What are some of your favourites? Or do you have any recommendations based on these?

Wednesday, 7 October 2015

A Month in Books: September

I cannot quite believe that we're in October! September was another fairly good reading month for me, especially as I ticked off a few books that have been on my TBR for a while.

Astonish Me by Maggie Shipstead (2014, Blue Door)
I picked up Astonish Me knowing nothing about it other than the blurb mentioned the Cold War (a favourite period of history) and ballet (a favourite thing in general). It tells the story of Joan, a dancer in the corps de ballet, wholly aware of the fact that she will never be a great dancer. A chance encounter with Russian dance star Arslan Rusakov leads to a love affair and to Joan helping him defect to the US. However, when their affair fades Joan turns her back on the world of dance and returns to the familiar arms of her childhood best friend Jacob and decides to raise a family. However, when their son Harry exhibits signs of being a dance prodigy himself all the characters converge again.
Shipstead writes a really compelling version of ballet which is not romanticised but still contains enough sparkle for the reader to understand why people would be drawn to it. However, the characters-whilst vivid and incredibly 'real'-are almost universally unlikeable, to the point that a lot of the time I almost didn't want to pick up the book as I didn't really want to know what the characters were going to do to each other. Plus, the plot contains very few surprises.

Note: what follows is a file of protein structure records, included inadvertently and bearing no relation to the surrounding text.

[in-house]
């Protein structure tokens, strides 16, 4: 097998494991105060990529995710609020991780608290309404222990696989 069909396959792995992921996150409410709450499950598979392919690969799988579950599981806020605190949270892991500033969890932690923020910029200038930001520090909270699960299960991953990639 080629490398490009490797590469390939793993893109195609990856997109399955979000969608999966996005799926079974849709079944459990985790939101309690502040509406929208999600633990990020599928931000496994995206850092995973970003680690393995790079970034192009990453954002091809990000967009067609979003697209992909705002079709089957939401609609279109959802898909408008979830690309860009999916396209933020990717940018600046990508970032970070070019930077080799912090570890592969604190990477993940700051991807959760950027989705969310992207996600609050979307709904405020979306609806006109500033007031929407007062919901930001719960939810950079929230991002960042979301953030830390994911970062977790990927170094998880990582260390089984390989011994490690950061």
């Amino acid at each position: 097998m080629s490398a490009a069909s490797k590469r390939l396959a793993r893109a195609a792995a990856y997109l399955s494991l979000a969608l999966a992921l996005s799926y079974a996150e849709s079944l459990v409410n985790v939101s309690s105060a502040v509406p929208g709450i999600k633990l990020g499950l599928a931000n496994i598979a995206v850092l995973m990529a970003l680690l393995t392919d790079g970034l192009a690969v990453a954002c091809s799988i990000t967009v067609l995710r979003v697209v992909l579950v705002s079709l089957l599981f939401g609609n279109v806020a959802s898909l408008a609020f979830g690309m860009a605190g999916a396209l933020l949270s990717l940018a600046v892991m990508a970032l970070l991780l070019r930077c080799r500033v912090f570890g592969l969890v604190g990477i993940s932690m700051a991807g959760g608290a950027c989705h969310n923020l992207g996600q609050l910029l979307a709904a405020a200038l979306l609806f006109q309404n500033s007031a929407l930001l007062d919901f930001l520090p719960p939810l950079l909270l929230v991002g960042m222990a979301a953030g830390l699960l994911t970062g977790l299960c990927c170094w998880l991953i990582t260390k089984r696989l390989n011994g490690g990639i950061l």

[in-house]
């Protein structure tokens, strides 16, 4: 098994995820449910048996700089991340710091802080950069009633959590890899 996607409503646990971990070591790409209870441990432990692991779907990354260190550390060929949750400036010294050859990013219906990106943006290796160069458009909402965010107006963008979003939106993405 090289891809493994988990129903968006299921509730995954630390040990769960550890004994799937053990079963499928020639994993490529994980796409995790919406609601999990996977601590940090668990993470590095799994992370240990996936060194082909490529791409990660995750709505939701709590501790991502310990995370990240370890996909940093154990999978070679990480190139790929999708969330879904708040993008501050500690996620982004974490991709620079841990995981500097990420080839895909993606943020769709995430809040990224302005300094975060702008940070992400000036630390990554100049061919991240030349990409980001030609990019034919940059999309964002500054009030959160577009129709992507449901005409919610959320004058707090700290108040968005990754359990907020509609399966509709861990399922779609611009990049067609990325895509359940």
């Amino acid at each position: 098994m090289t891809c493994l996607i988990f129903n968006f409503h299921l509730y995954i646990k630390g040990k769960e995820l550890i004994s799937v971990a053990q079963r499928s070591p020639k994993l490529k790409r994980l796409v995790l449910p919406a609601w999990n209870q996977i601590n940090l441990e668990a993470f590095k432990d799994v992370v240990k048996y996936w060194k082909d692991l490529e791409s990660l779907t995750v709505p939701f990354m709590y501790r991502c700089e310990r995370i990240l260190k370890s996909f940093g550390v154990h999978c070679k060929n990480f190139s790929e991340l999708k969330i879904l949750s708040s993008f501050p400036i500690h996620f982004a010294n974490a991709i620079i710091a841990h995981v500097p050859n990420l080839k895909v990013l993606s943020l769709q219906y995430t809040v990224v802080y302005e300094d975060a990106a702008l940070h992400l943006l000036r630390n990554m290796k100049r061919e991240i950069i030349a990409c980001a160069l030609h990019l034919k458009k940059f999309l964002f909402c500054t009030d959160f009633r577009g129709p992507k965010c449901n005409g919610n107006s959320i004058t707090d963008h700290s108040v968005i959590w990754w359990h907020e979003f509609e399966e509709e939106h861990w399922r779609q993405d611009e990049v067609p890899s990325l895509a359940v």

Upstairs at the Party by Linda Grant (2014, Virago) 
This was another totally cold purchase, I think I was attracted to a story being set at university. This is a purchase I definitely don't regret. Upstairs at the Party follows Adele, who through sheer luck manages to escape her humdrum and tragedy-riddled youth in Liverpool, to get to university at the new University of York (never named, but it's clear that it is that uni). Whilst there, she becomes fascinated by Evie, a fellow student, a fascination that becomes lifelong after the titular event takes place.
I loved Grant's writing style and the way she really captures the self-assured nature of teenagers and students; especially at a time when uni was free and leftist ideas were brand new. As with Astonish Me none of the characters but are particularly likeable, but I was invested in finding out what happened with all of them. I especially liked how the novel follows the group of friends over the years; as they enter the workplace and how their lofty ideals fall apart or strengthen. I really recommend this.

The Shock of the Fall by Nathan Filer (2013, HarperCollins)